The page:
The following is an editorial written by State Representative Tom Cochran (D-Mason). If you have questions about this commentary, please contact Rep. Cochran’s office by calling (517) 373-0587.
According to the Michigan Allergy and Asthma Society, an estimated eight percent of American children—15 million youngsters—suffer from food allergies, which is about one in every 13 children. In addition, an estimated three percent of the population suffers from a stinging insect allergy, which can be potentially fatal to a child. There are non-life-threatening allergic reactions like rashes, hives or swelling that can be relieved with antihistamines. However, epinephrine—a form of adrenaline from the adrenal gland—is the only chemical that can reverse the life threatening symptoms of severe allergic reactions, and protect vital organs. The drug epinephrine is available in an auto-injector delivery system, such as Auvi-Qs, and EpiPens and can reverse life-threatening allergic symptoms in as little as five seconds.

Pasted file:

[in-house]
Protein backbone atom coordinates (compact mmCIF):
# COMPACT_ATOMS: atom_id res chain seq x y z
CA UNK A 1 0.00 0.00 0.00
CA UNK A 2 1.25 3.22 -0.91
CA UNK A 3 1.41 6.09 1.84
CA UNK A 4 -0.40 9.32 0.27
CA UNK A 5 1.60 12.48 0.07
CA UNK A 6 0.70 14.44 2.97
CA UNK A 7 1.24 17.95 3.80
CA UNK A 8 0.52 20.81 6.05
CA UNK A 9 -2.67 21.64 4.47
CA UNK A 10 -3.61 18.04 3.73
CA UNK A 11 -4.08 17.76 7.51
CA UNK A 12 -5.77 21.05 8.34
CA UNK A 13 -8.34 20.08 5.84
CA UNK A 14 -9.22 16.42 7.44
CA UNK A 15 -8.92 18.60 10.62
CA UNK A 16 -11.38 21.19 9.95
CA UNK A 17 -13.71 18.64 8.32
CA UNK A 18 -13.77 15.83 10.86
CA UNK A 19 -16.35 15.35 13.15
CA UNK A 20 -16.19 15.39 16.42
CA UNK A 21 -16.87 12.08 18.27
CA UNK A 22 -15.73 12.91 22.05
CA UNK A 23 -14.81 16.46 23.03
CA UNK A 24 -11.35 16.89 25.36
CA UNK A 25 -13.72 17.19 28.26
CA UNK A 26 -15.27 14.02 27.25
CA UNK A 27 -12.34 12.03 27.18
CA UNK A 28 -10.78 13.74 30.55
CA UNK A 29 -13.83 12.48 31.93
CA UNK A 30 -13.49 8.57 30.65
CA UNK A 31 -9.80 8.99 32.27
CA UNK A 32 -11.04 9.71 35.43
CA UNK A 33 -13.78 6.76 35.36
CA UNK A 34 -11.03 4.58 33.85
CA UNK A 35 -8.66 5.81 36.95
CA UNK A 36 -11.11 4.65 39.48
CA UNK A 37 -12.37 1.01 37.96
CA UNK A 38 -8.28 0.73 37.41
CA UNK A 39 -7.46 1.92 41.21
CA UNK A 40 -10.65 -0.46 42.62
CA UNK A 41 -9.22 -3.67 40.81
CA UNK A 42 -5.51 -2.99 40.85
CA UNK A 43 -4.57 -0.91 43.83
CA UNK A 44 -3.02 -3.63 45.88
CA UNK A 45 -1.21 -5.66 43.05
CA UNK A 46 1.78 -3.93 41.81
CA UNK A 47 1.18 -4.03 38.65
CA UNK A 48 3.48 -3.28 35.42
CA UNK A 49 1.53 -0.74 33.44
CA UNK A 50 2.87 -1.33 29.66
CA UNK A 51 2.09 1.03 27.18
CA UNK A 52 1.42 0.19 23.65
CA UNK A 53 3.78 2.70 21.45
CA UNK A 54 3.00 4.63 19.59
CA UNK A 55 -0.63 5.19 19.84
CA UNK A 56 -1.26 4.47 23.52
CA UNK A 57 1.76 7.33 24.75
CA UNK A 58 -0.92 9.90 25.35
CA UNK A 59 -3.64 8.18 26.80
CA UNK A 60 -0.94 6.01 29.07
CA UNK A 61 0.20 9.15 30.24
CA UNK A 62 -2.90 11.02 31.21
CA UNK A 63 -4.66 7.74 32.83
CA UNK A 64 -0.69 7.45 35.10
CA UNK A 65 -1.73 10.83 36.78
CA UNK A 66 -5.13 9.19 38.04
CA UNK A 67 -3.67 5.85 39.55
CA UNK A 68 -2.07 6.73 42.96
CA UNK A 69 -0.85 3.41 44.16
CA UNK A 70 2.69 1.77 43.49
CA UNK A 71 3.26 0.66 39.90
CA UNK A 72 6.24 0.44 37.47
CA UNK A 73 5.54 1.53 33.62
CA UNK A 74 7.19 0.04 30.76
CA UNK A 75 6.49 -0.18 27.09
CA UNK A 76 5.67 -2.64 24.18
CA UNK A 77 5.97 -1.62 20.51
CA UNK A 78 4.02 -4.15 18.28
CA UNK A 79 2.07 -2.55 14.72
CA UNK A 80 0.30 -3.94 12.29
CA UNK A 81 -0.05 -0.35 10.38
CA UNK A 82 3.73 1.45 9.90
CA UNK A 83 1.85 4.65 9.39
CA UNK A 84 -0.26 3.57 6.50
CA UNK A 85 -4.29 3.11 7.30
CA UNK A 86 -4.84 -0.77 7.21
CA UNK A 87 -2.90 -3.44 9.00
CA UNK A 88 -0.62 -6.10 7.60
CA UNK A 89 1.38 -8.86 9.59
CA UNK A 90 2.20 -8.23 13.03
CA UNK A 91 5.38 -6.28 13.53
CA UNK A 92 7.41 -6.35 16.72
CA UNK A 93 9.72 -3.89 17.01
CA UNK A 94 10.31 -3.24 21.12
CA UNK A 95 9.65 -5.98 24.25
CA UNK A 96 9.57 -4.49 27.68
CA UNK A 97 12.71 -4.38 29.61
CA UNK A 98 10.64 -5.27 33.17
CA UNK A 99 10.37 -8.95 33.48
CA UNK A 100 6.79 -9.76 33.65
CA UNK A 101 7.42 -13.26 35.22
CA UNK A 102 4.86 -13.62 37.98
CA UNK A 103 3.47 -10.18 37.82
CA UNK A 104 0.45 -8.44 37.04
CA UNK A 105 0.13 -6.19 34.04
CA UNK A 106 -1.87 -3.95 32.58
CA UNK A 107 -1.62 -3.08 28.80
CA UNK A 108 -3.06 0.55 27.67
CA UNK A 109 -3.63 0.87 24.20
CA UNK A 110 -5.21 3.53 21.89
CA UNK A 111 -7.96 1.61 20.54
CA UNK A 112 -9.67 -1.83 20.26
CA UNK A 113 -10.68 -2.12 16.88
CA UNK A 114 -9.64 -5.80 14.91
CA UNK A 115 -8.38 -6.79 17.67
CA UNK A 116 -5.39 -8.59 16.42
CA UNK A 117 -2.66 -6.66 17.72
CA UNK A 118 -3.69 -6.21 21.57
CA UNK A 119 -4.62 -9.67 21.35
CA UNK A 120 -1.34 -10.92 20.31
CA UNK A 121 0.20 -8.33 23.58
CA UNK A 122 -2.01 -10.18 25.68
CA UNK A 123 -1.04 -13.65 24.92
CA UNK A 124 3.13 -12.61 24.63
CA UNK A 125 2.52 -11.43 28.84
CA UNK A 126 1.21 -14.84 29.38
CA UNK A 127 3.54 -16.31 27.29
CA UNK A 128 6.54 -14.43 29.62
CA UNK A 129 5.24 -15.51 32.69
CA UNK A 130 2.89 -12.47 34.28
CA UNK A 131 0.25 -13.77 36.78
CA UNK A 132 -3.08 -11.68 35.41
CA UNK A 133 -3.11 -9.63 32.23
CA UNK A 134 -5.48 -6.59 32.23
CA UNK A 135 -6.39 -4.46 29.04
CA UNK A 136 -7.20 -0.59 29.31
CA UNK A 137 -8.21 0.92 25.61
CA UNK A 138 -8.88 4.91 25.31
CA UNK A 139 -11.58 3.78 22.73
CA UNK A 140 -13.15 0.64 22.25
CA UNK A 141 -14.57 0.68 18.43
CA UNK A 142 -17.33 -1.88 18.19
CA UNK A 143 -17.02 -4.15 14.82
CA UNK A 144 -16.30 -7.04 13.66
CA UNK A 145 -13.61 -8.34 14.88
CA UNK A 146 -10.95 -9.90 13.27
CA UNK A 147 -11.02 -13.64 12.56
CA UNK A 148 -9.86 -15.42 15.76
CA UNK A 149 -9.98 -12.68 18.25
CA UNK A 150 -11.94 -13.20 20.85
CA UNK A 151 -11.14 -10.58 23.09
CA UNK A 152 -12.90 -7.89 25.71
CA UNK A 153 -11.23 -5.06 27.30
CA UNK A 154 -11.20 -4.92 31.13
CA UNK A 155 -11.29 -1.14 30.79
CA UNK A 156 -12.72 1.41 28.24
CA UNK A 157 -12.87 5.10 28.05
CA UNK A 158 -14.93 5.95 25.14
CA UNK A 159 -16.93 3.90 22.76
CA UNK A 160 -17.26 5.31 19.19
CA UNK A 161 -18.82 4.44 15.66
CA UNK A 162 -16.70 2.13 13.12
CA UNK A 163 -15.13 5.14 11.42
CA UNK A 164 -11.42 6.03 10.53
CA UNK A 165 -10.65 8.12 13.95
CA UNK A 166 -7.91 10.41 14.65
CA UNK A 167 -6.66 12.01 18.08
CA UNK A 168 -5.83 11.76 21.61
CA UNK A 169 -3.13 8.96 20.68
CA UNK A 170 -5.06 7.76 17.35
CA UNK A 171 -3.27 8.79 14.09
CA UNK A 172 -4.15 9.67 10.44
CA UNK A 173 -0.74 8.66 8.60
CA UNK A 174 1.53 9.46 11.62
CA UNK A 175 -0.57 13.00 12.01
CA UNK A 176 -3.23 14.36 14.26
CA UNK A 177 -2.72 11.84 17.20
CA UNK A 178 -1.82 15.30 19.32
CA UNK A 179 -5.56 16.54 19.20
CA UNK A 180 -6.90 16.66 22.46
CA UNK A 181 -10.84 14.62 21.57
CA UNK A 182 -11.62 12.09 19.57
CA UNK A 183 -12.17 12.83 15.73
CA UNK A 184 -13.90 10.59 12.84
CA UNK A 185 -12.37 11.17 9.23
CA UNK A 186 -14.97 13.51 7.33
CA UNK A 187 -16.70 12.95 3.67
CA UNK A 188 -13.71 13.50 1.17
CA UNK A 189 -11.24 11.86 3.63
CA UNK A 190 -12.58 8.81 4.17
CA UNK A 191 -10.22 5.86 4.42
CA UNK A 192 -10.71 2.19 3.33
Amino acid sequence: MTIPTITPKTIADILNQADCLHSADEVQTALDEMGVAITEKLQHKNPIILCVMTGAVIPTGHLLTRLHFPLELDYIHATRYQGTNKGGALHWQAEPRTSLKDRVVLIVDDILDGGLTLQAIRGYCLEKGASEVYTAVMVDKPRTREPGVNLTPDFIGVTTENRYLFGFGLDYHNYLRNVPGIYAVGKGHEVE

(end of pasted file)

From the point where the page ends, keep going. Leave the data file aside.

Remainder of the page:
Last week, I voted in favor of House Bills 4352 and 4353, legislation that would allow physicians to prescribe and pharmacists to dispense auto-injectable epinephrine devices to school boards and limit their liability. It would also require that auto-injectable epinephrine devices be present at all public schools, including charter schools, and limit the liability of certain school employees when they in good faith administer an auto-injectable epinephrine device to an individual consistent with polices described in the bill. Twenty-seven other states have already enacted laws to require or allow schools to stock and administer unassigned anaphylaxis medications.
If you have questions about this or any other issue, please call me at (517) 373-0587 or e-mail me at TomCochran@house.mi.gov. I am here to help and my door is always open to you and your family.